How to enhance your customer experience

Jim van Hulst has worked in several leadership functions at EY, ING Bank, ABN AMRO Bank, and Johnson Controls International. His positions have included Director Talent Management, Global Head Professional Development, and Global Learning Technology Leader. Jim has an MSc. in Learning Technology from the University of Sheffield and a Bachelor of Education from the University of Arnhem/Nijmegen. He also holds a diploma in Business Management and Leadership from the Rotterdam School of Management, and he completed his MBA in 2020 from MSM, The Netherlands. He is a frequently asked speaker and author of numerous articles. Jim founded Jignite recently in 2021.

Jim van Hulst, owner Jignite

How to create a customer centric culture?

The three elements of customer experience.

I currently work for a client with customer experience (CX) delivered to external clients via a robust framework. It consists of three elements:

  • Marketing: They created the customer journey lifecycle, used personas and segmented their audiences.
  • Clients’ input: They use the voice of the customer to stay relevant and listen to feedback on the always-changing client expectations.
  • Skilled employees bu training and development: they make sure people who are talking to clients get feedback, training and development opportunities and management monitors in a good way the performance of the teams within the client contact centre.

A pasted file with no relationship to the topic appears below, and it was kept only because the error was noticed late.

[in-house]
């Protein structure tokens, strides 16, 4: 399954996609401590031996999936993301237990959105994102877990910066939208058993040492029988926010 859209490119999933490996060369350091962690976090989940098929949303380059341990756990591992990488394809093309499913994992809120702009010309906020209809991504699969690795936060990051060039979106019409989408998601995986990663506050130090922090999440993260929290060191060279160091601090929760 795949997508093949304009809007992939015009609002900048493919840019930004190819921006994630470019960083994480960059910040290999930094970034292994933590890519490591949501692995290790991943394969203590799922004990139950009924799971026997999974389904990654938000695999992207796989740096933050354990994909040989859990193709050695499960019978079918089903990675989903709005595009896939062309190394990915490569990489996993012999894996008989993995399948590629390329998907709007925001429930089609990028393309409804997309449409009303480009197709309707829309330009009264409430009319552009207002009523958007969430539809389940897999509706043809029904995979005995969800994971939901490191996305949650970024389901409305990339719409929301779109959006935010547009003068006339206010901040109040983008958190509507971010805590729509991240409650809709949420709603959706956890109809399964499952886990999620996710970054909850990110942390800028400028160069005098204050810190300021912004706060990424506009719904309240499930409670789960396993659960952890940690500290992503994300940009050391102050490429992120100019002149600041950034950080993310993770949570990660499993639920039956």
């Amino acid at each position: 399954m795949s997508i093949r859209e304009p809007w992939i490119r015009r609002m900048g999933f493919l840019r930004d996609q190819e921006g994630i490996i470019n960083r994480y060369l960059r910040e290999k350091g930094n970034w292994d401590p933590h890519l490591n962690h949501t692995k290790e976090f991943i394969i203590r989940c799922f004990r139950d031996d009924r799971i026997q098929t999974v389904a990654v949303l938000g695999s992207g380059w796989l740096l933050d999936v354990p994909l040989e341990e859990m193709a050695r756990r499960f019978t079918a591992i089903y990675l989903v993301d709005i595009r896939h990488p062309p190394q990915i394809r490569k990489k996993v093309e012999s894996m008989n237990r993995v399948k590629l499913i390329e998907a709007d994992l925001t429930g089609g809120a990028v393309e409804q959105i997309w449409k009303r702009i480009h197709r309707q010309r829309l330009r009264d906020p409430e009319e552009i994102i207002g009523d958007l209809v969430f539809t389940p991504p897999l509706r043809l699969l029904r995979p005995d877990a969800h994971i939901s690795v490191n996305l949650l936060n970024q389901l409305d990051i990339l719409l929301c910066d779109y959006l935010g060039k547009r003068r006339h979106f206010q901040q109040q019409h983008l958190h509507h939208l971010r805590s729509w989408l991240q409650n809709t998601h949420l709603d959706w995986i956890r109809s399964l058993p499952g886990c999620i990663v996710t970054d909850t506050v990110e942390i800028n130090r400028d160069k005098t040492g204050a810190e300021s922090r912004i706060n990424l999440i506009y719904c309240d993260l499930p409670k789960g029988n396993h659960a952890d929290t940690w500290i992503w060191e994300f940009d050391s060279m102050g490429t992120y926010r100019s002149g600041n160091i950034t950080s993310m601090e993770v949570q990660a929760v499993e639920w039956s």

However, this robust framework is ignored if we look at the delivery of services to internal clients, and this surprised me when I researched this for them.

We see this represented in company policies, the wording within the internal department’s intranet (lots of jargon or subject slang), and the advisors’ delivery. Why not use the framework to provide your clients with the best possible service and create the Wow factor?

How to create a customer-centric culture?

To create a customer-centric culture, you need to enhance your CX strategy (Soule, et all, 2016). How to do this?

  1. Listen to the users of your service/department and combine this voice of the customer with existing data (Sacolick, 2017) to understand the level of customer satisfaction.
  2. Invest in skills: make sure your team lives and breathes clients and that they know that one size does NOT fit all.
  3. Keep your focus and attention on your client. Wishes and demands change over time; you must stay on top of their needs. One way to do this is to use your staff to talk to clients in person (not via email or phone) and have an actual conversation. When you take time for them, they will open up and share their needs which will prepare you and your team/company for the future.
Sacolick, I. (2017). Driving Digital. The leaders guide to business transformation through technology. American Management Association, New York.
Soule, D., L. and Puram, A., Westerman, G., & Bonnet, D., (2016). Becoming a Digital Organization: The Journey to Digital Dexterity (January 5, 2016). Available at SSRN: 



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